A well-thought-out domain name helps current and potential clients locate a firm’s website instead of its competitors’ websites. To protect that domain name, the firm should ensure that it also owns variations of that name. In addition, the firm should consider multiple-year domain name registration contracts; if annual registration fees are not paid in a timely manner, then the domain name becomes available for someone else to purchase.

When it comes to both domain name registration and web presence providers, you get what you pay for. Some low-cost domain name registrars include a clause in their fine print that states that the domain name belongs to them, not the company paying the registration fee. The same is true for web presence providers with regard to the content that resides on their servers. In addition, one cannot assume that either the domain name registrar or the web presence provider is a U.S.-based company. If not, U.S. laws designed to thwart online identity theft may not apply.

One can build a spoofed website or modify a legitimate website with very little training. If the website is built with a more sophisticated technology such as active server pages or java script, then web spoofing becomes more complicated.

Even if simple HTML is used to build the website, the content can still be protected with encryption. HTML encryption software such as HTML Guardian can protect HTML code, java scripts, active server pages, style sheets, images, etc., by making it impossible to reuse them if they are downloaded.

CPA firms that publicize the e-mail addresses of their principals or employees expose these individuals to not only online personal identity theft, but also a spammer technique known as harvesting. Harvesting is a process that uses software to scan websites for any text containing the “@” symbol used in e-mail addresses and aggregate them in a database for use by spammers or resale.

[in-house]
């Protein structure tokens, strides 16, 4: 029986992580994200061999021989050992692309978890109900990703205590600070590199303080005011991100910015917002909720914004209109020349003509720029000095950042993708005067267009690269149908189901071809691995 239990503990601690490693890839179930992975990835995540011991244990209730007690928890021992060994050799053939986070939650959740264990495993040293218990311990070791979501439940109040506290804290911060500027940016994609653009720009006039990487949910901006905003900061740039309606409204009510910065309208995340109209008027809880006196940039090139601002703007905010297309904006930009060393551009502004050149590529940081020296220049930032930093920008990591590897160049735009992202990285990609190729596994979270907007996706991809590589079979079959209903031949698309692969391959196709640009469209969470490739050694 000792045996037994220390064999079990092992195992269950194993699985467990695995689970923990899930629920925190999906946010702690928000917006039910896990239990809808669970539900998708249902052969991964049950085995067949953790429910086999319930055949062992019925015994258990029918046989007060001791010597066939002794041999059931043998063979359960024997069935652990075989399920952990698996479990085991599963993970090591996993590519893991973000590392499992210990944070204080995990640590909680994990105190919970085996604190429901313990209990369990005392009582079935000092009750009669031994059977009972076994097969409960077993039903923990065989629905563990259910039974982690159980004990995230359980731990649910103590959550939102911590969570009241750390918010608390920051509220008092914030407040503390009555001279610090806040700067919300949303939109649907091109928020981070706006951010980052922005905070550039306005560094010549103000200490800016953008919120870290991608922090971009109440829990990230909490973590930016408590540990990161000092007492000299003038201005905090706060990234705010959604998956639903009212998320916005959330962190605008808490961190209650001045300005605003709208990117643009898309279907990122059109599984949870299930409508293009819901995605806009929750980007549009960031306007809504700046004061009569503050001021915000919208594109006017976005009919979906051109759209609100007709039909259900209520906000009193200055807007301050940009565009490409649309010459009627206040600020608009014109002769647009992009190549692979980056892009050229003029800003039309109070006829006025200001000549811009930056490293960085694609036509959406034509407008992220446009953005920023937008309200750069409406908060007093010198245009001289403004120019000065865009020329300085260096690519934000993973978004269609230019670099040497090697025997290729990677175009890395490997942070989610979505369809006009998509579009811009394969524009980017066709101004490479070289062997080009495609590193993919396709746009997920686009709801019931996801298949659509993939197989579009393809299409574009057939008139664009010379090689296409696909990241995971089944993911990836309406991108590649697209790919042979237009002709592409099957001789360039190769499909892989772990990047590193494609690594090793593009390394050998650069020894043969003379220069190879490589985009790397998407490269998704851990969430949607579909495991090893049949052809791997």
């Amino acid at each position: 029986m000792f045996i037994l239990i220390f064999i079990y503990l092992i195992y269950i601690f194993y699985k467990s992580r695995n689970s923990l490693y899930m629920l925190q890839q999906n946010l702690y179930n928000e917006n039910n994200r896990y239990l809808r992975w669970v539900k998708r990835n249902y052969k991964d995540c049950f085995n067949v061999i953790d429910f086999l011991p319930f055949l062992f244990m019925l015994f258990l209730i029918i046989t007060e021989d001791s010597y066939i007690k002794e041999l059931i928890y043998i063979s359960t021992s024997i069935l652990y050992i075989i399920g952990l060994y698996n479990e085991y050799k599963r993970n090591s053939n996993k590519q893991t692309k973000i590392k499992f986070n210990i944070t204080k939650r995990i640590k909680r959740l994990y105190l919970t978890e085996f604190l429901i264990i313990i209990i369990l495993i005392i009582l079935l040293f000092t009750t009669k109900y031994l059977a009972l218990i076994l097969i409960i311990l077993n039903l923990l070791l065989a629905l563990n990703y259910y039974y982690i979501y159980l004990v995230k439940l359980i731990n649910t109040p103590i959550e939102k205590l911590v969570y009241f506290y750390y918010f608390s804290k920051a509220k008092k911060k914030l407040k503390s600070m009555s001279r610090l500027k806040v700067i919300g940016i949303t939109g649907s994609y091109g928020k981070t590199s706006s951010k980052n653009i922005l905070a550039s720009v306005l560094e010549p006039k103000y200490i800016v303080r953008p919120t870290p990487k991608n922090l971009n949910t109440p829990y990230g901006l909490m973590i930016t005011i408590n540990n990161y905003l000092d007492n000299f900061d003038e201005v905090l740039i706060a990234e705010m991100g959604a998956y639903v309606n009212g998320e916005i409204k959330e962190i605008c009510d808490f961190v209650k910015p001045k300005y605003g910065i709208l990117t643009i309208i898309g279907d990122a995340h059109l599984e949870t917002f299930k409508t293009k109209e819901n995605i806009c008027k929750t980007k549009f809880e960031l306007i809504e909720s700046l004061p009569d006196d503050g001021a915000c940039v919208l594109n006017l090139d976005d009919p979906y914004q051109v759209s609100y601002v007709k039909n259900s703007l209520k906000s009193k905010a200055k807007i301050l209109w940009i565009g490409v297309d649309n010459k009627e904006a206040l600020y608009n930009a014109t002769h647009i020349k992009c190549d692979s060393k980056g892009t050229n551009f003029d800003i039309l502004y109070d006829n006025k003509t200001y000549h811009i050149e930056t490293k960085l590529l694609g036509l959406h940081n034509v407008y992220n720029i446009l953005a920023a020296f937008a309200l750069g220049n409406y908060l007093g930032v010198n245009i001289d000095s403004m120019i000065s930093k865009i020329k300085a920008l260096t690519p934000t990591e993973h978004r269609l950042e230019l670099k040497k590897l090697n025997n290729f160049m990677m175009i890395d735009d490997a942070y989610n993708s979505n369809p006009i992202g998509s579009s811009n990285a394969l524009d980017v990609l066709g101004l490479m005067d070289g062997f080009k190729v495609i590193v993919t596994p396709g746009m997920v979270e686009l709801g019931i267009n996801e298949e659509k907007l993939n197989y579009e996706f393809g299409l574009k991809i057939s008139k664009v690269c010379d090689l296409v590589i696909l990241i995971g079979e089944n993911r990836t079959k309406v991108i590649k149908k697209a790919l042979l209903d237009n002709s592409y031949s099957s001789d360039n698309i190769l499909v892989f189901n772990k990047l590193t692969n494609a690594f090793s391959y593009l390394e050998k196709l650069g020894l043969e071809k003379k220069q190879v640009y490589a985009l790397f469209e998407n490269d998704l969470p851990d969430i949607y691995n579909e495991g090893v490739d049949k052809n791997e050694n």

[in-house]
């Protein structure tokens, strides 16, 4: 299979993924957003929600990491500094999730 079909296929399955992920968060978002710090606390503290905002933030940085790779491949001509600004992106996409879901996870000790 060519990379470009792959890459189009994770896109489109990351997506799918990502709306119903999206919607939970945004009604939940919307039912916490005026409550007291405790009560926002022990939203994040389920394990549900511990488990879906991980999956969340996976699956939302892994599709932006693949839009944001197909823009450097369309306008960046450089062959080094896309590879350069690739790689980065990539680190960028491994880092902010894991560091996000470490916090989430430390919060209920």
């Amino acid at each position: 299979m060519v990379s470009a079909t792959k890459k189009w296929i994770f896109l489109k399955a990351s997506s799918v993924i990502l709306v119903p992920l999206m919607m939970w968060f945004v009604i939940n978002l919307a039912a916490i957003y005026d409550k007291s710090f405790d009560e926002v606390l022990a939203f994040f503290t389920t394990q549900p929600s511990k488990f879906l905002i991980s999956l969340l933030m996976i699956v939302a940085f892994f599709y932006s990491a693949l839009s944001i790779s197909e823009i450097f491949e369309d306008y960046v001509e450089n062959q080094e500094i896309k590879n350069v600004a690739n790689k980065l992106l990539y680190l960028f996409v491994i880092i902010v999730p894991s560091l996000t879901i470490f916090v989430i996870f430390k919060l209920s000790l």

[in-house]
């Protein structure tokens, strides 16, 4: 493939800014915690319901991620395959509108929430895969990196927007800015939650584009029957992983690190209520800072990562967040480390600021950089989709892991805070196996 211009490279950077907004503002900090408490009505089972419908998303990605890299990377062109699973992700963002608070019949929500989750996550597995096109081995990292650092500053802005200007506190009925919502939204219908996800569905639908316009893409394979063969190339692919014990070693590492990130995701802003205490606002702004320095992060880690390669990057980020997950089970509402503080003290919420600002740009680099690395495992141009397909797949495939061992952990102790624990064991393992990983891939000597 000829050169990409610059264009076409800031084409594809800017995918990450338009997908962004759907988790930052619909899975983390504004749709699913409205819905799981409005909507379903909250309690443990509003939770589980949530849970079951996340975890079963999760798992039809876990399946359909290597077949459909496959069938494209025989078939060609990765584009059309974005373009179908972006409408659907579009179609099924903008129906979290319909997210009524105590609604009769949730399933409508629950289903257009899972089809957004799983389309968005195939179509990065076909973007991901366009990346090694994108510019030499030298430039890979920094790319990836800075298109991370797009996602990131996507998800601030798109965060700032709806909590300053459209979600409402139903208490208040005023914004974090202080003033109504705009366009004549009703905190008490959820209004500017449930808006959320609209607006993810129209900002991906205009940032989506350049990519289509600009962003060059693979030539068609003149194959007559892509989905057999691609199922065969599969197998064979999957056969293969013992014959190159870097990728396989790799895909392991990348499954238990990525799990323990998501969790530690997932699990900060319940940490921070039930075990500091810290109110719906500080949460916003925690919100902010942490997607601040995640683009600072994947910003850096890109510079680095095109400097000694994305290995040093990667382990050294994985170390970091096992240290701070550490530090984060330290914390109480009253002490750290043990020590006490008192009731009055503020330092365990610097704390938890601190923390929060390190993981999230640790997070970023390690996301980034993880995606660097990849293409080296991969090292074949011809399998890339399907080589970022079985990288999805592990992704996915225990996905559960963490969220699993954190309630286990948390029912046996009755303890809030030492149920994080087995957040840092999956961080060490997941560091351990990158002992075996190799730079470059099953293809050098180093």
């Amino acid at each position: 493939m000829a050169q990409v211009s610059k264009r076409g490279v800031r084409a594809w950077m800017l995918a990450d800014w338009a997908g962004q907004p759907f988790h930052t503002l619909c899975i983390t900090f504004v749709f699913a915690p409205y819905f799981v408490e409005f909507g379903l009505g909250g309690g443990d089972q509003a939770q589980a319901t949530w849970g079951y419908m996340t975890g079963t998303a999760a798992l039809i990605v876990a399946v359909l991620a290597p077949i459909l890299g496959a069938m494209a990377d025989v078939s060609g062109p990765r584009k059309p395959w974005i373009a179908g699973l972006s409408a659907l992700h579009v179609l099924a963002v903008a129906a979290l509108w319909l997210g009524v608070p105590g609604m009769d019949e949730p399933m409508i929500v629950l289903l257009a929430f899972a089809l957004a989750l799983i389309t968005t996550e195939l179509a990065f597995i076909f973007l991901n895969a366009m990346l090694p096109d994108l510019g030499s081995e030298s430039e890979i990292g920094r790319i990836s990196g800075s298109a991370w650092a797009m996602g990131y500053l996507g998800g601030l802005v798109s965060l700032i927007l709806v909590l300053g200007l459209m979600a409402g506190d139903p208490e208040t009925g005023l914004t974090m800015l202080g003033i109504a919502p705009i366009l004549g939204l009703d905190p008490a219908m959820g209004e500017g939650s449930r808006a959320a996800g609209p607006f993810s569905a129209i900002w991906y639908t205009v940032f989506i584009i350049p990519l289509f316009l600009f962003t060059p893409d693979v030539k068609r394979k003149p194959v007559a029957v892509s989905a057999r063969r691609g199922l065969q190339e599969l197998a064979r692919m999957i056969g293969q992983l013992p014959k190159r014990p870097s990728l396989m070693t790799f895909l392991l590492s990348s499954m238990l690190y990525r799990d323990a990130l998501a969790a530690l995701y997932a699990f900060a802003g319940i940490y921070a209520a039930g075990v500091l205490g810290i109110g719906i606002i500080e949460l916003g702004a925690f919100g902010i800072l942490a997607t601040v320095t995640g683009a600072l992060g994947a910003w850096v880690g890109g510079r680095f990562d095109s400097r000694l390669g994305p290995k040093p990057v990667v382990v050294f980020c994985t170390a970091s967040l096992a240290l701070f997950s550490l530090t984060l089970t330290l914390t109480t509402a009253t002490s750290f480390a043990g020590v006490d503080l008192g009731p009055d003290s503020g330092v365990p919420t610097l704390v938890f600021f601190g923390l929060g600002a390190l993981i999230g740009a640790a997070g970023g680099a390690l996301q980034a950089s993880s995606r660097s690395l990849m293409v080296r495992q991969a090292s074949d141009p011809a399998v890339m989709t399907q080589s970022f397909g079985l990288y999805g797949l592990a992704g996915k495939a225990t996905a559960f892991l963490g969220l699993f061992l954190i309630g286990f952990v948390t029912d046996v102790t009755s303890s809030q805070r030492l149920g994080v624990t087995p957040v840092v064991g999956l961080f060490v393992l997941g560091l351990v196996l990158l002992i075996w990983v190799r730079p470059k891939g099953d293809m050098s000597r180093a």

A CPA firm’s most valuable asset is its people. Therefore, a natural tendency is for a firm to advertise the expertise of its principals and employees, and to make it easy for current and potential clients to contact them via e-mail. Firms should weigh the benefits of making this information available online with the potential costs that could result if a web spoofer assumed the online identity of one or more of these individuals.

Of the 100 websites visited by the authors, 11 contained client log-in pages. If a web spoofer included a bogus client log-in page, then he or she could obtain both the user ID and password entered by an unsuspecting client. With the user ID and password, the web spoofer could access confidential client information from the legitimate website. Therefore, firms should assess whether the benefits of allowing client log-in outweigh the potential threats.

Chula G. King, PhD, CPA, and W. Timothy O’Keefe, ABD, CPA, are both professors in the department of accounting and finance at the University of West Florida, Pensacola, Fla.